'Sterner fight' from Black Caps on day two

WICKET BALL: Chris Martin celebrates the wicket of Faf du Plessis on day two of the first test against South Africa in Cape Town.
WICKET BALL: Chris Martin celebrates the wicket of Faf du Plessis on day two of the first test against South Africa in Cape Town.

Senior bowler Chris Martin felt physically sick at the Black Caps day-one showing, but said his New Zealand team-mates deserved to feel a tinge of pride as they eyeballed the South Africans today.

After being dismissed for 45 in their first innings, New Zealand were 169-4 at stumps on the second day of the first test at Newlands, still in deep trouble and trailing the hosts by 133.

Martin and Trent Boult took three wickets apiece as South Africa declared their first innings at 347-8.

"Compared to yesterday it was immense and the way we turned up with the ball was a lot better," Martin said.

"We were more consistent and dried the runs up which brought us five wickets. That kind of set the tone for the way the batters have gone out there and put up a much sterner fight.".

Martin said he felt ill after New Zealand's performance on day one but there was little screaming or yelling in the dressing room.

"Harsh words probably wouldn't have helped," he said.

"They were quite reasoned and quite straightforward and a lot of guys just have to put it to the side and deal with it another time.

"The best way to deal with it was shown by the way they applied themselves today and the way they absorbed the pressure and at times scored freely."

Captain Brendon McCullum scored 51 in 146 minutes while Dean Brownlie top-scored and will resume 69 not out on day three.

Earlier, New Zealand's bowlers took 5-92 after the hosts resumed on 252-3.

"We were slow to start and against very good sides that puts you well behind the game," Martin said.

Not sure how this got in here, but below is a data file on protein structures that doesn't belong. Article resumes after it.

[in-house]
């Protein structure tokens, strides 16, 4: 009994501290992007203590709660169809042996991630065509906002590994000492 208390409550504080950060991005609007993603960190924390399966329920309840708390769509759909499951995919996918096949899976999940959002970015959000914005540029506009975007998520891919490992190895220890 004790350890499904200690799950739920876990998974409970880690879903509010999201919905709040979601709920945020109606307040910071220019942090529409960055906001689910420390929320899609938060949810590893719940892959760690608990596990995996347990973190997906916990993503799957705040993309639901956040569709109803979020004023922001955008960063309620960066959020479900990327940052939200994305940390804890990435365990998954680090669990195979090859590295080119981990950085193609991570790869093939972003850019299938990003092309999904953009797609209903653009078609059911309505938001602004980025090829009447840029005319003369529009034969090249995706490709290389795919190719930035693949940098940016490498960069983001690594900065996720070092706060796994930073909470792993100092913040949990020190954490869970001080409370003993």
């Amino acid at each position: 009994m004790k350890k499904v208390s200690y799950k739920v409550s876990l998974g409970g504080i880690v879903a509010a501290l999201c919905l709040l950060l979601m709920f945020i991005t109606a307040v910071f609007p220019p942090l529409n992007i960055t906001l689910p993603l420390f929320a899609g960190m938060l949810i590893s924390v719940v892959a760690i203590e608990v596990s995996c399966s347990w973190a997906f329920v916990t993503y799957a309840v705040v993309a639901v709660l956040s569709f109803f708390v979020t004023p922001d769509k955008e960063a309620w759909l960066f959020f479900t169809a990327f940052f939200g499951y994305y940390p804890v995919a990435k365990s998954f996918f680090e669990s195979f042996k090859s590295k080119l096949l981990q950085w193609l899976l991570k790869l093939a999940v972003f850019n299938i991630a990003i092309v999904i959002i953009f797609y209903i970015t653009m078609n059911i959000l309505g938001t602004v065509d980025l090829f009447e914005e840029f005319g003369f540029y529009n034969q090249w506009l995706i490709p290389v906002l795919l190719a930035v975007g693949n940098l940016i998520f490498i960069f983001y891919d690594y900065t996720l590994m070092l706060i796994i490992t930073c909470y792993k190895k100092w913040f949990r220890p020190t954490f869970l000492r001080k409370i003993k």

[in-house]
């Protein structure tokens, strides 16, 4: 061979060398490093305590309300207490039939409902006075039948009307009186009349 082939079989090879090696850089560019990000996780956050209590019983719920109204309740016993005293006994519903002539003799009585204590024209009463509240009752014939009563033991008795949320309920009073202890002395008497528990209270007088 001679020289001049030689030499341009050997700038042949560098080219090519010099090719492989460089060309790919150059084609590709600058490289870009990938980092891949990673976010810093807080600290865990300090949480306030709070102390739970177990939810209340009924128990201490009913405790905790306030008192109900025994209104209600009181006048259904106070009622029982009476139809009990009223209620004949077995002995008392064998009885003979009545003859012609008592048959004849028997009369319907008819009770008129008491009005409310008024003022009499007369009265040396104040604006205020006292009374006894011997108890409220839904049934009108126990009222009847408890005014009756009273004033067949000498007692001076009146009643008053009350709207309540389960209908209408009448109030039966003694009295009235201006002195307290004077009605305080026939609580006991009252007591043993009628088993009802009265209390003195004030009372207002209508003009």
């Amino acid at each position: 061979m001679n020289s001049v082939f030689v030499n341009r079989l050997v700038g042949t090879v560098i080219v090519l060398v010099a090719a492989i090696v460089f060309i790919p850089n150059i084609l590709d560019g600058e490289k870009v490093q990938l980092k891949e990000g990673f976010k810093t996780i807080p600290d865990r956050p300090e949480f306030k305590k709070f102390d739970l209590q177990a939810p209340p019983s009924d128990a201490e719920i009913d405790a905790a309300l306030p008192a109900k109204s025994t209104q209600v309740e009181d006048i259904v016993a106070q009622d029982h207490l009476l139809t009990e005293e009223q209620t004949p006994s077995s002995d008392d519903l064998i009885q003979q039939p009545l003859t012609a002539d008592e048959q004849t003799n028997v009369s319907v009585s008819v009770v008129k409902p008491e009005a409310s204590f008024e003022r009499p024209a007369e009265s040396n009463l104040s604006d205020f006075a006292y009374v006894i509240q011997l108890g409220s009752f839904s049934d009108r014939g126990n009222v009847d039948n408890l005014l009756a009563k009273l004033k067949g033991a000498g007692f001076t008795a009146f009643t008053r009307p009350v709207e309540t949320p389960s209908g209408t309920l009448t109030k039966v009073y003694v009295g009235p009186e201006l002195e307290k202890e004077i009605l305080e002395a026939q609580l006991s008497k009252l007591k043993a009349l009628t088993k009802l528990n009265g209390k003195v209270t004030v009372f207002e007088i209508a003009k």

"We basically started our test match today which is not a good way to go about it.

"Frustration isn't really the word but overall the way we've come back shows the pride and determination in the outfit even though we're quite a young side, bar me.

"They definitely turned up today and stuck their chests out a little bit more and got into the game."

Martin said the pitch still offered plenty of interest for the pacemen with its variable bounce, which doesn't auger well for New Zealand's chances of making South Africa bat again, or even extending the test into a fourth day.

Meanwhile, South African century-maker Alviro Petersen was cursing the fact his team didn't dispatch the tourists inside two days, due to a sloppy hour after the tea break.

South Africa dropped three catches in 12 balls, two off Brownlie and one off McCullum, as the pair put on a rapid 89 off 81 balls for the third wicket.

"We just played terrible cricket," Petersen said.

"The bowling wasn't up to scratch, the catching wasn't up to scratch and for that hour or so it wasn't the standard we set ourselves."

Petersen top-scored with 106 and said it didn't matter whether they recorded an innings victory or not. The world No 1 side look to roll to another test win sometime tonight or early tomorrow (NZT).

"Victory is top priority for us," he said.

"It doesn't matter if it's by 10 wickets, nine wickets or an innings. We just play this game to win." 

Fairfax Media